You'll just have to develop muscle memory by spending a lot of time monitoring and slowing building.... probably away from the basket and even without a ball at first. Slowly work towards a shot getting thousands of reps doing it the correct way.

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nosair says:
6/16/2015 at 10:14:48 AM

thanks for this interesting technic

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Jukka Mantere says:
5/8/2015 at 5:37:14 PM

I do not know of these aids. I like to teach from the very beginning, young or old, small or big:

Raise the ball up your help hand under the basketball. Almost like serving the bb up. Little finger and ring finger touching the the ball last on the moment when the basketball is above my eyes. The thumb goes out, never touching ball when travelling up.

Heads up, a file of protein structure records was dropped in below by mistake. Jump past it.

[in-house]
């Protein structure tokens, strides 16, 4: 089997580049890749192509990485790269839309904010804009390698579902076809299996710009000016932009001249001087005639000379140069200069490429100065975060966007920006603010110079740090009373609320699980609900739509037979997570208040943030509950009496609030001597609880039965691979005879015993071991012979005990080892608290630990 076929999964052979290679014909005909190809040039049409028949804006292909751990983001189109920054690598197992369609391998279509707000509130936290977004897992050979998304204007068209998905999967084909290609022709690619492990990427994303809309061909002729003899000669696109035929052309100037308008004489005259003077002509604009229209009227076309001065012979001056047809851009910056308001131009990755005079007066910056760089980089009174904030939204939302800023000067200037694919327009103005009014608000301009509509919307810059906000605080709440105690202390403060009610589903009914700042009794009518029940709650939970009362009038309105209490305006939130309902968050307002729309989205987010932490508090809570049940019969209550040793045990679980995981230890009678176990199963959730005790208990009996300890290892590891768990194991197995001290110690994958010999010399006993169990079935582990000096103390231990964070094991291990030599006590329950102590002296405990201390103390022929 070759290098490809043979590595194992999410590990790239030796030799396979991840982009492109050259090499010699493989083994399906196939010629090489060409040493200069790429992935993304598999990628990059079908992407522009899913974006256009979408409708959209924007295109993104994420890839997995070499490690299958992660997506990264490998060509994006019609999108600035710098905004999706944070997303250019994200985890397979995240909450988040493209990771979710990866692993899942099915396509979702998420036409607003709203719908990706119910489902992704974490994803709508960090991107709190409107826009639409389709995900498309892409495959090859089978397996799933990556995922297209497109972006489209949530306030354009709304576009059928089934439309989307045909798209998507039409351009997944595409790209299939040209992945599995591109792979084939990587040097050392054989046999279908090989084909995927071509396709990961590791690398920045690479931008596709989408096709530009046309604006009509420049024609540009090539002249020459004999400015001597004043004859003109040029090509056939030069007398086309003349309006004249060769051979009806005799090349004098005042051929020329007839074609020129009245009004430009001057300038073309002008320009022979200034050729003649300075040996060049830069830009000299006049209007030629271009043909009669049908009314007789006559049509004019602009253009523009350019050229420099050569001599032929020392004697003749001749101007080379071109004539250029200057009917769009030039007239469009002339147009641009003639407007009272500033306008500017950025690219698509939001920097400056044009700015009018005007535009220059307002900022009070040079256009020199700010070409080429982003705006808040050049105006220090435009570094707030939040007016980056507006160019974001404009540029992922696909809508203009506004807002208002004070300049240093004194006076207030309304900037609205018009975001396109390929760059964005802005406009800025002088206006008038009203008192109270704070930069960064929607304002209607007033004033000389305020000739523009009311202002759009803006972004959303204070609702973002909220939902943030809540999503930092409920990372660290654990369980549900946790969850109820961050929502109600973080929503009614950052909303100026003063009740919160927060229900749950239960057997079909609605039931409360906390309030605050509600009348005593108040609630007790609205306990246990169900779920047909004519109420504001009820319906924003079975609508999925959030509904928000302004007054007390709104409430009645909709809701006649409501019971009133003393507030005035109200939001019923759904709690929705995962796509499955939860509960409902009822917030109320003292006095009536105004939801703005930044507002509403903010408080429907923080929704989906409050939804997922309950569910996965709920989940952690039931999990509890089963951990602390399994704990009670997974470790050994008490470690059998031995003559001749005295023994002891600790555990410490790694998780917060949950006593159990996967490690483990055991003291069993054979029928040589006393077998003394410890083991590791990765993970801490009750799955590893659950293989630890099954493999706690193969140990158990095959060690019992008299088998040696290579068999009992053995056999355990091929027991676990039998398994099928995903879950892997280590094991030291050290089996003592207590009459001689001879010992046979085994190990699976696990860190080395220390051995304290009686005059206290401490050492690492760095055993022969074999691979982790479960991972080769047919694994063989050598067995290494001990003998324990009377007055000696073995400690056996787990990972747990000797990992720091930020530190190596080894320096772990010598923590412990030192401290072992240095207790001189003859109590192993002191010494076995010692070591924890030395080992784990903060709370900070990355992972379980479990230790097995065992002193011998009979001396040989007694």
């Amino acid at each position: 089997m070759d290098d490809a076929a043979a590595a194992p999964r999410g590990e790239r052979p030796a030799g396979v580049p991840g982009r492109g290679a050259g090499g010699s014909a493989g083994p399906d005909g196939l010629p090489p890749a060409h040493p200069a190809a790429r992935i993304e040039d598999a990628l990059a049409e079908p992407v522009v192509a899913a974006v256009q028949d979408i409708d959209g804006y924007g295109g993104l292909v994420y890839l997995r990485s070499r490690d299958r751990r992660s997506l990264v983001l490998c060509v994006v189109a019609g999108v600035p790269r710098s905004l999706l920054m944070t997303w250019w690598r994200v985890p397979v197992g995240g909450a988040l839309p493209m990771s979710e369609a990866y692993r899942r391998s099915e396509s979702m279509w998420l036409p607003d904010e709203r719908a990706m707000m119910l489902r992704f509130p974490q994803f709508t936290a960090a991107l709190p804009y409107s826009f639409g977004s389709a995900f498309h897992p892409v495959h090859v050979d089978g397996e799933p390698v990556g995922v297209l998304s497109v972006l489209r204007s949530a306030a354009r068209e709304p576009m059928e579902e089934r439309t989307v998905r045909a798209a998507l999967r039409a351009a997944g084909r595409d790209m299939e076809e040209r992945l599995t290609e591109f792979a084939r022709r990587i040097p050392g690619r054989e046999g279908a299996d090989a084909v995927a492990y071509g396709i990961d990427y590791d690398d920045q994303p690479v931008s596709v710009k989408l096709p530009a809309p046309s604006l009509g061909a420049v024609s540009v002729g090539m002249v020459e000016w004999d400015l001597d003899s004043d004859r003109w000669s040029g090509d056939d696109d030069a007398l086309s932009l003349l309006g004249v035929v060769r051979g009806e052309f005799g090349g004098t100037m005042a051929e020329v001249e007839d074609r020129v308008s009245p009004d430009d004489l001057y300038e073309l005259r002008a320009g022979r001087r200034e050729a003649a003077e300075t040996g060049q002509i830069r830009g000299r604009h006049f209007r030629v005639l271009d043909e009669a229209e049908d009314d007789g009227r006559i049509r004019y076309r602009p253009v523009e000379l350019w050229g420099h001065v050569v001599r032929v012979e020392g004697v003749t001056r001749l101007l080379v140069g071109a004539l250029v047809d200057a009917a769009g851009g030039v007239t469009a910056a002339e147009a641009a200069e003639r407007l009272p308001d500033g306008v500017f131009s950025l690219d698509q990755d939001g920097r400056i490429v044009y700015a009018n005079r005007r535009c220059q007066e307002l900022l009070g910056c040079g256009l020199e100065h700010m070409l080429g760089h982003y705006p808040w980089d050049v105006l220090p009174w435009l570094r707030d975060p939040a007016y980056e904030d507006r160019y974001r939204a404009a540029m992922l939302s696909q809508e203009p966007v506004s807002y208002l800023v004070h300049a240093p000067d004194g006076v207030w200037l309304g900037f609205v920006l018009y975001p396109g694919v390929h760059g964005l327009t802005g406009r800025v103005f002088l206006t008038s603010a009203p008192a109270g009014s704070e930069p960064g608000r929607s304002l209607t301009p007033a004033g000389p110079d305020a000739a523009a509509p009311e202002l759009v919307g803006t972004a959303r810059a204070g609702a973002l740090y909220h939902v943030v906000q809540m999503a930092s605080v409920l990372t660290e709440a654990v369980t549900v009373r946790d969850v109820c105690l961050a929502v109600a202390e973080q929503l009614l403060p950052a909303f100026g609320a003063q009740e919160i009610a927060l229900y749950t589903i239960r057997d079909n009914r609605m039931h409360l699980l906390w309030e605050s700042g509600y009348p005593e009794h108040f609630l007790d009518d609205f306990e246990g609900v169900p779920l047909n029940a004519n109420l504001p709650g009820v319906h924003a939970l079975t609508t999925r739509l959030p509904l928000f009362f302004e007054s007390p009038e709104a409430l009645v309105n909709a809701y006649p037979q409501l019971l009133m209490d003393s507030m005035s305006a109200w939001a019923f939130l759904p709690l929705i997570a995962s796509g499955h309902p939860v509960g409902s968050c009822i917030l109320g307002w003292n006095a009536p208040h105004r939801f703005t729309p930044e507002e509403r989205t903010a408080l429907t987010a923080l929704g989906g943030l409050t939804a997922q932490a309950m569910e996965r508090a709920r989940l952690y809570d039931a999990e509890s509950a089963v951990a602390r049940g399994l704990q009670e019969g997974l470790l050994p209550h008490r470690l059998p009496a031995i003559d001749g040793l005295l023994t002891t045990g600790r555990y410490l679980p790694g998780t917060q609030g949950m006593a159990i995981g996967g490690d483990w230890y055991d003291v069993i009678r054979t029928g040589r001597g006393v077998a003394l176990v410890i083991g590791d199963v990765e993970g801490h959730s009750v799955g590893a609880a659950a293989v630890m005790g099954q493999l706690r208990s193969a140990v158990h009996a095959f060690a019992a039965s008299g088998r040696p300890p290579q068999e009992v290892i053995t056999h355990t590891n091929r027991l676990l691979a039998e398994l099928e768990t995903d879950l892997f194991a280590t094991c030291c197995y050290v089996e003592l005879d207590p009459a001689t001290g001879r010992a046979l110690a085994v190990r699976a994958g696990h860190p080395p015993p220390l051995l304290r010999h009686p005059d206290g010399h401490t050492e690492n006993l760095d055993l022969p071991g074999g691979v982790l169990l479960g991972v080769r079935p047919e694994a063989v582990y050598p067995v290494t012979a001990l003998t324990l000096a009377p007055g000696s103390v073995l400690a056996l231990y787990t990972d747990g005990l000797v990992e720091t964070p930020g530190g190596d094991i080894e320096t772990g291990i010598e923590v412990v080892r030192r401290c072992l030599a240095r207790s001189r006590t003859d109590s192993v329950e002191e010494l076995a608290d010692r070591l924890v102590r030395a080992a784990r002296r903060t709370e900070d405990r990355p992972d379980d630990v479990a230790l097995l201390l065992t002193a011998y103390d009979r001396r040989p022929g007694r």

Shooting hand (fingers on ball) on top of the basketball - relaxed. When the ball travel up the shooting hands wrist goes a bit back and guide the basketball to the back net.

You can use the same method in all lay ups, flouters, hook shots, half court shots etc.

Also rocking the ball in lay ups goes away. It si important that you teach the jumping (heel first on the floor) and middle body balance.

Just try it amd you love it and you can forget the thumb motion.

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Coach Lambert says:
5/5/2015 at 1:09:17 PM

Amazing stuff for Ballerz of all ages. Average players do not think about this stuff, therefore remain average!